Harrodsburg students learn importance of voting

October 08, 2004|BOBBIE CURD

HARRODSBURG - Eric Gilpin has been a teacher at Harrodsburg High School for seven years, and has been teaching U.S. government for the last six years.

"Since government is a required class to graduate, I've really had every student here at one time within their high school education." Gilpin added that he's happy to be able to teach students the value of being informed.

"I would say that most kids have the same belief system as what they grew up with at home, which is natural and really the way it ought to be."

The class covers units on political parties and their histories, and the importance of voting, for example.

The classes take some time to discuss contemporary issues such as abortion, gay rights and the death penalty. Gilpin said he makes certain that the students realize that he doesn't care who they vote for or what their opinions are - as long as they are voting and expressing them.


"A lot of kids vote the way their friends or other peers do, so now they can begin to explore their own beliefs when they are more educated," he said.

The perception of younger voters may be that they stand for a more liberal idealism, but Gilpin said, "Over the years I've been here, you'll find more conservative kids every year than you think."

Gilpin said he thinks there is a greater awareness of democracy because of 9/11 and the war.

"Regardless of how they think about what's going on, I just like them to be secure enough to be able to vote and choose," he said.

Mock election held Sept. 30

The voting machine that Mercer County Clerk Ronnie Compton delivered to Harrodsburg High School was placed in the media room for a Sept. 30 mock election.

The high school tied the mock election for the political race in with the real vote for homecoming queen.

"We had three girls that sat at a table with registration cards and a sign-in book. While they checked their voter registrations, the kids in line would be able to write down their votes for homecoming queen," Gilpin said.

Gilpin also makes it easy for students on the real Election Day.

Every student in any of Gilpin's classes who is eligible to vote is given the opportunity. "We take them down behind the school where the voting is held at the Lion's Club," he said.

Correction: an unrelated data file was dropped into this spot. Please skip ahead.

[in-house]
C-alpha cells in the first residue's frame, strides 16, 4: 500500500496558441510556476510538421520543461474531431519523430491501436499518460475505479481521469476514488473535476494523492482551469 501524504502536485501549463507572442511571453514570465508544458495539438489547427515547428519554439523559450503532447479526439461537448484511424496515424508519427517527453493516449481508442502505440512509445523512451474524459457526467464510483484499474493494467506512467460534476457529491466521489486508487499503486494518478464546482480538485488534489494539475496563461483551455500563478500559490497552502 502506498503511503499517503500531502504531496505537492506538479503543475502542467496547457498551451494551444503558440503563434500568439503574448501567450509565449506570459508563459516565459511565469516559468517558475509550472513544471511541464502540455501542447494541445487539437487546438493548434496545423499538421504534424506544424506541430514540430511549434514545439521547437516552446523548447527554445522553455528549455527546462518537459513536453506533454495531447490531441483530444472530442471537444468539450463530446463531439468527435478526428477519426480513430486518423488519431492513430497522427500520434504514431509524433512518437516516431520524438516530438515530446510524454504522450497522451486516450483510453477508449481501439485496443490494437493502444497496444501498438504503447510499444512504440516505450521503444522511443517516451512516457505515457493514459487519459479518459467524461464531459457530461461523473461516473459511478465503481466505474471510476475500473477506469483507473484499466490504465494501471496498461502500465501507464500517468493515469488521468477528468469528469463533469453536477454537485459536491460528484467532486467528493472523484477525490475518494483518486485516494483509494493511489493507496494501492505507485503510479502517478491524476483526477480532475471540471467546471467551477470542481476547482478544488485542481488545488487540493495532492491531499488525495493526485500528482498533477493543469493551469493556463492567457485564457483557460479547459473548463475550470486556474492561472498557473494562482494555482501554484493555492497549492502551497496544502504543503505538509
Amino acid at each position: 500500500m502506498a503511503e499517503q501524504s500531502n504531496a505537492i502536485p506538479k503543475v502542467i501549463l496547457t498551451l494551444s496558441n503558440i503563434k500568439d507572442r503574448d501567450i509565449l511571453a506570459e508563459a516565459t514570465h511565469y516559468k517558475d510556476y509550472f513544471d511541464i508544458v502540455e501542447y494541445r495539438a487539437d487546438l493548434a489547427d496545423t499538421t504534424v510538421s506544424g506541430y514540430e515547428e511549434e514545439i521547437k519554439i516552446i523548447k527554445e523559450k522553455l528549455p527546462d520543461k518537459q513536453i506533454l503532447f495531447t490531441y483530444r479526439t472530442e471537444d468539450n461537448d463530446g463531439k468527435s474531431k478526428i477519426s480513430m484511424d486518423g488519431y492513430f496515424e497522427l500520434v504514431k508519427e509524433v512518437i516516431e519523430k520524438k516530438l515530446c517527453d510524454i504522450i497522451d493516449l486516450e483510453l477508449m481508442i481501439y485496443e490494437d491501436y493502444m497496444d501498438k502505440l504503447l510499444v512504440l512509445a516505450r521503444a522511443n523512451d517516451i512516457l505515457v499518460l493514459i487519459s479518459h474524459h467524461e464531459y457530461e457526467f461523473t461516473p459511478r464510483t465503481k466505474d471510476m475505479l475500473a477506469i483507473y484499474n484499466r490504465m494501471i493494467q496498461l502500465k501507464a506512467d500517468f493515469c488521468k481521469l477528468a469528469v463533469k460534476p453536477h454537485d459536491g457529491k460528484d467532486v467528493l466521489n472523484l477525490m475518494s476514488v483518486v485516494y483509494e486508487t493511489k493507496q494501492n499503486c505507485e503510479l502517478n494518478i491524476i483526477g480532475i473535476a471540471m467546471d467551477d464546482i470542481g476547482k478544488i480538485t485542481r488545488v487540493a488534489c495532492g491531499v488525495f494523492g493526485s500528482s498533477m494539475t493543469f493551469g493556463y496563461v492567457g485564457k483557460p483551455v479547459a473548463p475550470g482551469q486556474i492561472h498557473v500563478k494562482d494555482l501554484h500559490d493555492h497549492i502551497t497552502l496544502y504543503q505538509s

"We just walk them down there during school hours so they can vote."

Gilpin said that just about every student he has encountered has voted in the school's mock election, though there were a handful who refused to participate.

"I think the reason they didn't vote is the same as why some adults don't. Some are just laid back about the issues or don't really care. They may not really know what's going on, or are a little insecure about actually using the voting machine."

That's why, Gilpin says, they feel very fortunate to have had the voting machine on the premises. The students can get comfortable with the machine.

"They've interacted with it at an early age, so hopefully they will graduate and be informed citizens," he said.

Some students do make it a practice to be informed.

Recently, Gilpin said there was a debate in Harrodsburg between the two candidates for state representative, and the juniors and seniors were able to attend. Two students from each school were chosen to ask questions.

Gilpin said some of the kids are very concerned about current issues, and had excellent questions to ask during the debate.



Bush 40%

Kerry 43%

Peroutka less than 1%

Nader 16%

Badnarik less than 1%

U.S. Senator

Bunning 54%

Mongiardo 46%

U.S. Representative

Buford 21%

Chandler 64%

Abner 10%

Gailey 5%

State Representative

Dedman 40%

Clark 60%

Gay Marriage Amendment

Yes 57%

No 43%

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